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Drawing Lines in the Journalistic Sand: Jon Stewart, Edward R. Murrow and Memory of News Gone Bye
Unformatted Document Text:  Drawing Lines in the Journalistic Sand 11 Analysis This study began with the premise that the Times’ endorsement of the Stewart-Murrow comparison was far from a neutral assertion, instead representing an opportunity for both the Times and other news media to publicly adjust the boundaries of their status in society. For the Times – a news organization depicted as the medium of record – support for Stewart’s effort to sway legislators can be interpreted as a way of moving their boundary status back to where it should have been when the rescue worker relief stalemate first surfaced. By allowing Stewart to highlight this issue, the Times could be seen to have missed an obligation for socially important coverage. When the Times wrote about Stewart’s effort, however, they connected themselves to what he had done. That is, by covering coverage, the Times could be viewed as covering the news itself, gaining a coat-tails effect of sorts. It would also regain its status as a member-in- good-standing within its local sphere of influence: Though he might prefer a description like “advocacy satire,” what Mr. Stewart engaged in that night – and on earlier occasions when he campaigned openly for passage of the bill – usually goes by the name “advocacy journalism.” (Carter & Stelter, 2010) Likewise, the Times drew on its frequently quoted popular culture expert to make a collective memory connection to the glory days of broadcast news, suggesting that the dream is still alive: “I have to think about how many kids are watching Jon Stewart right now and dreaming of growing up and doing what Jon Stewart does,” Mr. Thompson said. “Just like kids two generations ago watched Murrow or Cronkite and dreamed of doing that. Some of these ambitious appetites and callings that have brought people into journalism in the past may now manifest themselves in these other arenas, like comedy.” From there, other forms of online media could respond to the Times’ story in a way that either brought them into the same fold or offered a boundary distinction that placed their organization in their preferred location. In other words, the Times’ endorsement of the Stewart- Murrow comparison bore multiple meanings, depending upon how a news organization could

Authors: Berkowitz, Dan. and Gutsche Jr, Robert.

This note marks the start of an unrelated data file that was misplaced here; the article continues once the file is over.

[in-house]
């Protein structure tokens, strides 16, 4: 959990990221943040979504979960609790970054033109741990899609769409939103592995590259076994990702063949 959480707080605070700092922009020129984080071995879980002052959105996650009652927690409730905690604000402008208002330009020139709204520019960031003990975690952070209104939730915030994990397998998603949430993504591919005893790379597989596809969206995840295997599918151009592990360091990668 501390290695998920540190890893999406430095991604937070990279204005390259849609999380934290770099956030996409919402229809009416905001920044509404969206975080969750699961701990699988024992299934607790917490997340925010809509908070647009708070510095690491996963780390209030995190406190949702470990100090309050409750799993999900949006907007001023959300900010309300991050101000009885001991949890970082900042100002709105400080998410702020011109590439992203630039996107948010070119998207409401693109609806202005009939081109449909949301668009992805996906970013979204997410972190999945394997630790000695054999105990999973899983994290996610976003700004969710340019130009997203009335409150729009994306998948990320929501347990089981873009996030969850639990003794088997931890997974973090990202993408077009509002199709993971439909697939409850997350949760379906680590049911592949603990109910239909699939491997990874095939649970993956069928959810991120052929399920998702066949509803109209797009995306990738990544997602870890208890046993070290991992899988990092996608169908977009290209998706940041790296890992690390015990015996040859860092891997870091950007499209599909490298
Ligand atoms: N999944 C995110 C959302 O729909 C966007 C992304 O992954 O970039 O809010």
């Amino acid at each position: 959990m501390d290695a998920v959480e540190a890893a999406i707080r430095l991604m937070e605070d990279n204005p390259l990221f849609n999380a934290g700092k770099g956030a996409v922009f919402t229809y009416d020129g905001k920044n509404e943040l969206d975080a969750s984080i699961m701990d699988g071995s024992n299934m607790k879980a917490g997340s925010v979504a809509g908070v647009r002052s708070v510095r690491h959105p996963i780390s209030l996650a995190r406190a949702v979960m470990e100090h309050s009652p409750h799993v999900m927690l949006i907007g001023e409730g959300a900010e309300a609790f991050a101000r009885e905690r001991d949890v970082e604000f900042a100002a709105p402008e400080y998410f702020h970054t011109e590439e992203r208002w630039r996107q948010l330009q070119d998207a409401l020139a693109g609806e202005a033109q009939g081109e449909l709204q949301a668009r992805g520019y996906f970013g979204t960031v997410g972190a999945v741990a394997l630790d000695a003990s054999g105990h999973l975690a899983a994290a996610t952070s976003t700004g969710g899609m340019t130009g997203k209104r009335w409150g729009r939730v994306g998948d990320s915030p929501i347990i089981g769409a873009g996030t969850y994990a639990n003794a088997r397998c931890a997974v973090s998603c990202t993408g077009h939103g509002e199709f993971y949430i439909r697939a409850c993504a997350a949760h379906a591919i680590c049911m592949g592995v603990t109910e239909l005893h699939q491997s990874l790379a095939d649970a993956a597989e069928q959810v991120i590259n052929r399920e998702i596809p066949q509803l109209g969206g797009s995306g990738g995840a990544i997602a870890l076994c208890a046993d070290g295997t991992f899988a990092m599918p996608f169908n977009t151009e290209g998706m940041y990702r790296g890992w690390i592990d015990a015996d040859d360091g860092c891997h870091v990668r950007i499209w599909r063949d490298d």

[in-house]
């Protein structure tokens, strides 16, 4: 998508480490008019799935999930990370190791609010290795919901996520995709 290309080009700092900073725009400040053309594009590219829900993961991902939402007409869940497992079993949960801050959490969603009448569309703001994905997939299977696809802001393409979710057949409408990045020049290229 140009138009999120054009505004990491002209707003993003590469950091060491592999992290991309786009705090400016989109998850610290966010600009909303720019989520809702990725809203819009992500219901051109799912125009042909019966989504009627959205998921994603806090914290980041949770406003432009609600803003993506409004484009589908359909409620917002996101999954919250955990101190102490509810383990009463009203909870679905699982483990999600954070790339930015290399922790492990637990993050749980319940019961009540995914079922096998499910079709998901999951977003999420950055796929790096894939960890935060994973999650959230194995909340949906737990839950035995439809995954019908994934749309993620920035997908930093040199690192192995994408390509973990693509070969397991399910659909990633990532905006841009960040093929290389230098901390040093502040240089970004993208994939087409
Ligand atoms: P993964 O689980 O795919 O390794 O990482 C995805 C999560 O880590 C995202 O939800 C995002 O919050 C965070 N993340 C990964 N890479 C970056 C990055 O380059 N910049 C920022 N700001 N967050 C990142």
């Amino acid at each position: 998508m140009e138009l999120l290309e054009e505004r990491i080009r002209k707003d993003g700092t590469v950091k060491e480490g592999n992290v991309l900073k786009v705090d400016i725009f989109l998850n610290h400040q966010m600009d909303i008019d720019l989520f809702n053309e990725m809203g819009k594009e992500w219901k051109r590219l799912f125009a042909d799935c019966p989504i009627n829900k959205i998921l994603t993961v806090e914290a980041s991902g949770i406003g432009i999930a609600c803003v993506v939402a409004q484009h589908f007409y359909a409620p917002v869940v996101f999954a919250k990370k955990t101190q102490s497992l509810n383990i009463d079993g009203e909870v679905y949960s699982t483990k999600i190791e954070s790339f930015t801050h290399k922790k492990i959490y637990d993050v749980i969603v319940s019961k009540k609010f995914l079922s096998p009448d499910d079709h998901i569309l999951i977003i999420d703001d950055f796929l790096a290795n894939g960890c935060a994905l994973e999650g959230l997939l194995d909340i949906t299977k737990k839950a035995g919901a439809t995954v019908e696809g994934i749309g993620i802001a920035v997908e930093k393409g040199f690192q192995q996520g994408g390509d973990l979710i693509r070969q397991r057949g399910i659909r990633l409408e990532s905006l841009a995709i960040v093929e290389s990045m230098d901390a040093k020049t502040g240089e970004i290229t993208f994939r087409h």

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Drawing Lines in the Journalistic Sand   
11 
Analysis 
This study began with the premise that the Times’ endorsement of the Stewart-Murrow 
comparison was far from a neutral assertion, instead representing an opportunity for both the 
Times and other news media to publicly adjust the boundaries of their status in society. For the 
Times – a news organization depicted as the medium of record – support for Stewart’s effort to 
sway legislators can be interpreted as a way of moving their boundary status back to where it 
should have been when the rescue worker relief stalemate first surfaced. By allowing Stewart to 
highlight this issue, the Times could be seen to have missed an obligation for socially important 
coverage. When the Times wrote about Stewart’s effort, however, they connected themselves to 
what he had done. That is, by covering coverage, the Times could be viewed as covering the 
news itself, gaining a coat-tails effect of sorts. It would also regain its status as a member-in-
good-standing within its local sphere of influence: 
Though he might prefer a description like “advocacy satire,” what Mr. Stewart engaged 
in that night – and on earlier occasions when he campaigned openly for passage of the 
bill – usually goes by the name “advocacy journalism.” (Carter & Stelter, 2010) 
Likewise, the Times drew on its frequently quoted popular culture expert to make a 
collective memory connection to the glory days of broadcast news, suggesting that the dream is 
still alive: 
“I have to think about how many kids are watching Jon Stewart right now and dreaming 
of growing up and doing what Jon Stewart does,” Mr. Thompson said. “Just like kids two 
generations ago watched Murrow or Cronkite and dreamed of doing that. Some of these 
ambitious appetites and callings that have brought people into journalism in the past may 
now manifest themselves in these other arenas, like comedy.” 
From there, other forms of online media could respond to the Times’ story in a way 
that either brought them into the same fold or offered a boundary distinction that placed their 
organization in their preferred location. In other words, the Times’ endorsement of the Stewart-
Murrow comparison bore multiple meanings, depending upon how a news organization could 


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